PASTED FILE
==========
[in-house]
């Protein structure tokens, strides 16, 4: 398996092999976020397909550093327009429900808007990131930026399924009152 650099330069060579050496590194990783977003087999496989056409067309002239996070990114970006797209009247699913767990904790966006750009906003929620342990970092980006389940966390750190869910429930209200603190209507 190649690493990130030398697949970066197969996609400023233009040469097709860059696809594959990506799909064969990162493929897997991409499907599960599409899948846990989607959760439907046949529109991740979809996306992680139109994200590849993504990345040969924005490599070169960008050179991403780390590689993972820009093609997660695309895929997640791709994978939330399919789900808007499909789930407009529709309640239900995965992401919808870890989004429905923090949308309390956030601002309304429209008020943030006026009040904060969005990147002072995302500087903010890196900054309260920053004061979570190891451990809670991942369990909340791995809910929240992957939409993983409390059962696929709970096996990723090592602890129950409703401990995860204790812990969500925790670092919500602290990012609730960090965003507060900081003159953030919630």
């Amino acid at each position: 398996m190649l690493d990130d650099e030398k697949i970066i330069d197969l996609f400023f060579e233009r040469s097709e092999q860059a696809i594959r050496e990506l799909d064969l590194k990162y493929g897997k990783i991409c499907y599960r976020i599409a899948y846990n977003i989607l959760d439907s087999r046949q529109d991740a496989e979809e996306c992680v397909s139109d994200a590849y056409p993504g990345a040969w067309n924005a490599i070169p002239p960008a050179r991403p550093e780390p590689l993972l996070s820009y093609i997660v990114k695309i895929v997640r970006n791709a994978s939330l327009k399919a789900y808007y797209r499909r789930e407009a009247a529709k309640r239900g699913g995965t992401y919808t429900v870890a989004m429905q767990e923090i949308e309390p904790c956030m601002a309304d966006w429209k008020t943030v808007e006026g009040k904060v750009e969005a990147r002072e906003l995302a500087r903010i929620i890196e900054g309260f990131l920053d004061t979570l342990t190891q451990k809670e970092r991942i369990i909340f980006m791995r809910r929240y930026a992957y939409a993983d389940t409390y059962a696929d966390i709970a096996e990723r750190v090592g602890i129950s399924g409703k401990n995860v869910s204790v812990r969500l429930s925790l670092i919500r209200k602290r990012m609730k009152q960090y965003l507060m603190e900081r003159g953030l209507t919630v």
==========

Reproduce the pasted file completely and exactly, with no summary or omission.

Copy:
[in-house]
């Protein structure tokens, strides 16, 4: 398996092999976020397909550093327009429900808007990131930026399924009152 650099330069060579050496590194990783977003087999496989056409067309002239996070990114970006797209009247699913767990904790966006750009906003929620342990970092980006389940966390750190869910429930209200603190209507 190649690493990130030398697949970066197969996609400023233009040469097709860059696809594959990506799909064969990162493929897997991409499907599960599409899948846990989607959760439907046949529109991740979809996306992680139109994200590849993504990345040969924005490599070169960008050179991403780390590689993972820009093609997660695309895929997640791709994978939330399919789900808007499909789930407009529709309640239900995965992401919808870890989004429905923090949308309390956030601002309304429209008020943030006026009040904060969005990147002072995302500087903010890196900054309260920053004061979570190891451990809670991942369990909340791995809910929240992957939409993983409390059962696929709970096996990723090592602890129950409703401990995860204790812990969500925790670092919500602290990012609730960090965003507060900081003159953030919630």
């Amino acid at each position: 398996m190649l690493d990130d650099e030398k697949i970066i330069d197969l996609f400023f060579e233009r040469s097709e092999q860059a696809i594959r050496e990506l799909d064969l590194k990162y493929g897997k990783i991409c499907y599960r976020i599409a899948y846990n977003i989607l959760d439907s087999r046949q529109d991740a496989e979809e996306c992680v397909s139109d994200a590849y056409p993504g990345a040969w067309n924005a490599i070169p002239p960008a050179r991403p550093e780390p590689l993972l996070s820009y093609i997660v990114k695309i895929v997640r970006n791709a994978s939330l327009k399919a789900y808007y797209r499909r789930e407009a009247a529709k309640r239900g699913g995965t992401y919808t429900v870890a989004m429905q767990e923090i949308e309390p904790c956030m601002a309304d966006w429209k008020t943030v808007e006026g009040k904060v750009e969005a990147r002072e906003l995302a500087r903010i929620i890196e900054g309260f990131l920053d004061t979570l342990t190891q451990k809670e970092r991942i369990i909340f980006m791995r809910r929240y930026a992957y939409a993983d389940t409390y059962a696929d966390i709970a096996e990723r750190v090592g602890i129950s399924g409703k401990n995860v869910s204790v812990r969500l429930s925790l670092i919500r209200k602290r990012m609730k009152q960090y965003l507060m603190e900081r003159g953030l209507t919630v």